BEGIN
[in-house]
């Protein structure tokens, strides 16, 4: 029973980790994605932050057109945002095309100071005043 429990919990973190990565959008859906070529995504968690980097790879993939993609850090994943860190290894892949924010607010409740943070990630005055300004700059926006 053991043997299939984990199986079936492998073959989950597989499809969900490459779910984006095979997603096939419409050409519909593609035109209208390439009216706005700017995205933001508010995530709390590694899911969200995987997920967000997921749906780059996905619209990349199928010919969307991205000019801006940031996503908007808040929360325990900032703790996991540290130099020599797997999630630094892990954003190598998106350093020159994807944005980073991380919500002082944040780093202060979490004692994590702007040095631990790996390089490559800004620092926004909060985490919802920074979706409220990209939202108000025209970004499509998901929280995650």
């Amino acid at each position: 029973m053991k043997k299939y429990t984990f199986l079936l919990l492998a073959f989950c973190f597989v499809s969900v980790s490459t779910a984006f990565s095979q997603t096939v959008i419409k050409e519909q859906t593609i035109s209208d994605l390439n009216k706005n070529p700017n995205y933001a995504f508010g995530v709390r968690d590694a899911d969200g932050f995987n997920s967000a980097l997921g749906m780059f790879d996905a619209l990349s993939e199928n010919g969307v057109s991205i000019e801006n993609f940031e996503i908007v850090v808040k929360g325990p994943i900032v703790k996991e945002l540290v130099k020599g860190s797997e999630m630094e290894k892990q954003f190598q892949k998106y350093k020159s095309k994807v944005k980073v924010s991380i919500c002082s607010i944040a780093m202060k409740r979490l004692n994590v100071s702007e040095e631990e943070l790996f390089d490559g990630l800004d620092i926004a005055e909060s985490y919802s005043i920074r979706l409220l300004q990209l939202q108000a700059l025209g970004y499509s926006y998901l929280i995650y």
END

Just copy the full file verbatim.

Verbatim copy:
[in-house]
């Protein structure tokens, strides 16, 4: 029973980790994605932050057109945002095309100071005043 429990919990973190990565959008859906070529995504968690980097790879993939993609850090994943860190290894892949924010607010409740943070990630005055300004700059926006 053991043997299939984990199986079936492998073959989950597989499809969900490459779910984006095979997603096939419409050409519909593609035109209208390439009216706005700017995205933001508010995530709390590694899911969200995987997920967000997921749906780059996905619209990349199928010919969307991205000019801006940031996503908007808040929360325990900032703790996991540290130099020599797997999630630094892990954003190598998106350093020159994807944005980073991380919500002082944040780093202060979490004692994590702007040095631990790996390089490559800004620092926004909060985490919802920074979706409220990209939202108000025209970004499509998901929280995650």
């Amino acid at each position: 029973m053991k043997k299939y429990t984990f199986l079936l919990l492998a073959f989950c973190f597989v499809s969900v980790s490459t779910a984006f990565s095979q997603t096939v959008i419409k050409e519909q859906t593609i035109s209208d994605l390439n009216k706005n070529p700017n995205y933001a995504f508010g995530v709390r968690d590694a899911d969200g932050f995987n997920s967000a980097l997921g749906m780059f790879d996905a619209l990349s993939e199928n010919g969307v057109s991205i000019e801006n993609f940031e996503i908007v850090v808040k929360g325990p994943i900032v703790k996991e945002l540290v130099k020599g860190s797997e999630m630094e290894k892990q954003f190598q892949k998106y350093k020159s095309k994807v944005k980073v924010s991380i919500c002082s607010i944040a780093m202060k409740r979490l004692n994590v100071s702007e040095e631990e943070l790996f390089d490559g990630l800004d620092i926004a005055e909060s985490y919802s005043i920074r979706l409220l300004q990209l939202q108000a700059l025209g970004y499509s926006y998901l929280i995650y």